Pakistan’s corridors: economic and transit hub

Hassnain Javed

March 20, 2019

In an era where geostrategic and geopolitical maneuvering of states are giving way to ‘geo-economics’ pursuits, Pakistan’s advantageous location offers promising future prospects for its economy. Apart from inheriting the fertile Indus Valley, Pakistan sits on territory which has had historical significance as a transit hub for trade caravans, marching armies and wandering saints. Parts of the Ancient Silk Route, which passed through its mountains in the North, have been modernized into the Karakoram Highway.

The various mountain passes on Pakistan’s insurmountable peaks allowed passage to conquerors and invaders from Afghanistan, Iran and beyond, ushering the establishment and intermingling of entire civilizations in the subcontinent. Sufi saints travelled such ancient routes and trails, eventually settling in areas that became hubs of cultural and commercial activity.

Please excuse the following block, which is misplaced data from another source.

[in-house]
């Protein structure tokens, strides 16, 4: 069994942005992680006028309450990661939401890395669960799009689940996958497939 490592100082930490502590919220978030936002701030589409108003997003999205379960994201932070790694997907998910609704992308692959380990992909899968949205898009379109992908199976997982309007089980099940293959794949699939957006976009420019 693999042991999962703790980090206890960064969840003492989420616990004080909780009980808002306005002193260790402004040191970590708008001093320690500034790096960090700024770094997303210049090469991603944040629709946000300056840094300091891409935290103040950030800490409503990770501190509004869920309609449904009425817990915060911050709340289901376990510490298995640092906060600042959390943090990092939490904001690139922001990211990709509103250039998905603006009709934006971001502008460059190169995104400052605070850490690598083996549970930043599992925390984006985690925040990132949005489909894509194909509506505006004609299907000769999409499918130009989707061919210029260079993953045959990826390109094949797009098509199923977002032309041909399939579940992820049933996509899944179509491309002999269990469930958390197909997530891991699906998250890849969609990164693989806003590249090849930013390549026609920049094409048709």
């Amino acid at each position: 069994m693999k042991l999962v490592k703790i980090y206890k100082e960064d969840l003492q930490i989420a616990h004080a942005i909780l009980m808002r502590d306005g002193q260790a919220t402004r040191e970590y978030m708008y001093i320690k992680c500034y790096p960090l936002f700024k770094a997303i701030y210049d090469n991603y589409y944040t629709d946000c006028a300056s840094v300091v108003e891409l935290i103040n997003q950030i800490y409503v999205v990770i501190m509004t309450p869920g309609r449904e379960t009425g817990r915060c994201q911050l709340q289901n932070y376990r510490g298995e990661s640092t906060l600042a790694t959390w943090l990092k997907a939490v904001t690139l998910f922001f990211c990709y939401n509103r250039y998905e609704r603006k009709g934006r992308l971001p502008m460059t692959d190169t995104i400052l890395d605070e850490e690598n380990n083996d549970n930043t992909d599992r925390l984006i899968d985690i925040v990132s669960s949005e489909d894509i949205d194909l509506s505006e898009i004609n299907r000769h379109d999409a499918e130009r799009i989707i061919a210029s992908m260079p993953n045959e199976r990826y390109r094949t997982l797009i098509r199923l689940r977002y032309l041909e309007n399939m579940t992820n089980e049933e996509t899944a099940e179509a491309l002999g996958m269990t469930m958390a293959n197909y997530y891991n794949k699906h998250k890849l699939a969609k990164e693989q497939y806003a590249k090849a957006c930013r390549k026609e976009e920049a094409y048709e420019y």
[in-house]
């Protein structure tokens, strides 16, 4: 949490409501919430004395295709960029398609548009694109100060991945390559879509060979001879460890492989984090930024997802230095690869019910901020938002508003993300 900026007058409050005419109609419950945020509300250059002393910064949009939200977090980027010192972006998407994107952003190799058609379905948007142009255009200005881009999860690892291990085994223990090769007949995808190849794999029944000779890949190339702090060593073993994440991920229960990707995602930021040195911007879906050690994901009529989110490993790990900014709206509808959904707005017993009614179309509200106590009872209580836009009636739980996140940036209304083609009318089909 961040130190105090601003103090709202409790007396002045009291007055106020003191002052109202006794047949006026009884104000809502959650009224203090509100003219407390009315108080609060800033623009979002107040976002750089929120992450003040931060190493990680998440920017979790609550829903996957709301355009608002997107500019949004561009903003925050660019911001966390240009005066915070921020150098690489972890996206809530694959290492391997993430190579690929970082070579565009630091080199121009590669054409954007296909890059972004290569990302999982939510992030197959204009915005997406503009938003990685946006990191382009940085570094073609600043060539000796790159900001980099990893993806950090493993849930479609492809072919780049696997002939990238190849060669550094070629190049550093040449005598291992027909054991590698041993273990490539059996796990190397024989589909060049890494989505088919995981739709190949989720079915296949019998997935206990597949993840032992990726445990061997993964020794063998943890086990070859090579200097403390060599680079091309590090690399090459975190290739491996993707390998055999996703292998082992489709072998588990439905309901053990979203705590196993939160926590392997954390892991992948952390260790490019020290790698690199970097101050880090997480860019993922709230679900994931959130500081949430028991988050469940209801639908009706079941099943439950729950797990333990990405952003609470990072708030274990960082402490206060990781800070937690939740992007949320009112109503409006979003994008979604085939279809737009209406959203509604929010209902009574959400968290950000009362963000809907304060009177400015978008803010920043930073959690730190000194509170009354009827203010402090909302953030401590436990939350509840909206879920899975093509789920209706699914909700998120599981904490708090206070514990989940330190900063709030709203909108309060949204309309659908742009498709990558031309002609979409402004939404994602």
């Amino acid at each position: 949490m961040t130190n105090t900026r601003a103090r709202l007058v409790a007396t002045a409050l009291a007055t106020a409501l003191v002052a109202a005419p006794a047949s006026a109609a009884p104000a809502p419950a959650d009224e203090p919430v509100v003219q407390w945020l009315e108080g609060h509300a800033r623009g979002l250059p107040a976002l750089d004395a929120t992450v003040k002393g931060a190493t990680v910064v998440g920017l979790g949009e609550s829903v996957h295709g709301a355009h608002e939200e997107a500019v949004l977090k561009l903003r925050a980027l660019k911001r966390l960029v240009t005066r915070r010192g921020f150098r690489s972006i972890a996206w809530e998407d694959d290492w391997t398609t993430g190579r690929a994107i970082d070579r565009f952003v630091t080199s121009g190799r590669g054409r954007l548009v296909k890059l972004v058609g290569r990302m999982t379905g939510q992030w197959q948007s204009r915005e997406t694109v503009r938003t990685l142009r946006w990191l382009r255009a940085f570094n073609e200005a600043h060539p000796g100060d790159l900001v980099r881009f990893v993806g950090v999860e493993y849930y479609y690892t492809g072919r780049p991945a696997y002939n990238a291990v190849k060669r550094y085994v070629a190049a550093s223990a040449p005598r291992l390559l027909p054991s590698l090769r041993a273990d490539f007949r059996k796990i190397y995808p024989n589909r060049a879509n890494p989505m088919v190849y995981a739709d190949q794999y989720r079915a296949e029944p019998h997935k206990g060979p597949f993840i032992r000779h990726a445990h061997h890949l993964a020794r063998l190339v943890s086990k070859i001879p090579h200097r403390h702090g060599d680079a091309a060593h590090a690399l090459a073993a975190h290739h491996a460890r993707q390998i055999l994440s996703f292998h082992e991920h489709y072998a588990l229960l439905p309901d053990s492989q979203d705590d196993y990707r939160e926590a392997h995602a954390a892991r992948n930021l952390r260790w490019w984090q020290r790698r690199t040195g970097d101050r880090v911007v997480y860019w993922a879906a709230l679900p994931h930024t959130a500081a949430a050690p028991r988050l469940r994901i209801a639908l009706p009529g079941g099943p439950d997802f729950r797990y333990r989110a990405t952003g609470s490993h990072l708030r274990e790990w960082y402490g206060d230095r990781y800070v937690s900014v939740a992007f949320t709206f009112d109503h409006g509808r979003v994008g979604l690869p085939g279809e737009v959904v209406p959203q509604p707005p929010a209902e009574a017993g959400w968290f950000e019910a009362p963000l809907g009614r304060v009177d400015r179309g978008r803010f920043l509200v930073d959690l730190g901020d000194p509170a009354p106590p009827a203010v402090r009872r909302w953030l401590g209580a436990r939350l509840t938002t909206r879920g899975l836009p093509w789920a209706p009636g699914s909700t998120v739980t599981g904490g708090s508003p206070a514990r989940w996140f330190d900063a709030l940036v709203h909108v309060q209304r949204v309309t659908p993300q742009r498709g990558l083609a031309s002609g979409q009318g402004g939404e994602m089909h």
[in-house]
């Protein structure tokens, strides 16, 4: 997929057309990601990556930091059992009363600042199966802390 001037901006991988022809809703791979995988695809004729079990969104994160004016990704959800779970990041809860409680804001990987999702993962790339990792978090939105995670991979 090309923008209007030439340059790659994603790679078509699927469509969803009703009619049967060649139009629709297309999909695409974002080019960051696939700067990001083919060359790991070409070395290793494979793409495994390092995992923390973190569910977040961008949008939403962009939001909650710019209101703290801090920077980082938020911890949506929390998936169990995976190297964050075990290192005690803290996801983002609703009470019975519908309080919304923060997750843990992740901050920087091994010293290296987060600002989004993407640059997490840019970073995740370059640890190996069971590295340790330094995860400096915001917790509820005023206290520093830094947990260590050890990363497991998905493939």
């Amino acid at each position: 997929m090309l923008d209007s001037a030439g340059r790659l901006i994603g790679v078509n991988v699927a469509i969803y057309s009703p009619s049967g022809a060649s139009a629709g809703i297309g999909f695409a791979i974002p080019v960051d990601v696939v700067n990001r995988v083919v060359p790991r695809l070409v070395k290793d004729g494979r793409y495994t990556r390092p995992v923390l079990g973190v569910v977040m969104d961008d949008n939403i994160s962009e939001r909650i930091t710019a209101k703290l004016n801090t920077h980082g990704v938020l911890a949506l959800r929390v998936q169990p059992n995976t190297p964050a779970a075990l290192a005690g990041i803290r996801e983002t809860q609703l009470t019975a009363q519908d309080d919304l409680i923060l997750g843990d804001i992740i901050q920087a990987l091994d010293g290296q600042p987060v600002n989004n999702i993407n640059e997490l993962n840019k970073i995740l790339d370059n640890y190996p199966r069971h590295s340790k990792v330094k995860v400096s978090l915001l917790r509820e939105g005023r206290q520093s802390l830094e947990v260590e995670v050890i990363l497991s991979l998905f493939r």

For hundreds of years, the region of present-day Pakistan enjoyed a “central position in relation to the rest of the world, a place where different societies mingled, sharing cultural ties and making economic transactions. Cities such as Lahore, Multan and Peshawar, and those in Upper Sind lay on trade routes connecting lands to their west ? Iran, Central Asia and China ? and those to the east ? India ? and as such became centres of trade, commerce and culture and brought prosperity to regions they commanded.”

In the present-day and age, with states’ borders fixed according to the modern international legal framework, it is not difficult to see that Pakistan’s strategic location is more beneficial than ever for economic trade. And in this context, the various trade corridors, routes and projects available to Pakistan can also offer significant economic returns for the regional and global economies.

Within Pakistan’s vicinity lie Iran to its West; Afghanistan to the North-West; India to the East and China to the North. Its Southern coast, which boasts the celebrated port of Gwadar, grants access to the Arabian Sea, Gulf of Oman, Persian Gulf and the Indian Ocean. The importance of this maritime access cannot be stressed enough, especially in light of the assertions of eminent scholars who argue that the 21st century world politics will revolve around the Indian Ocean.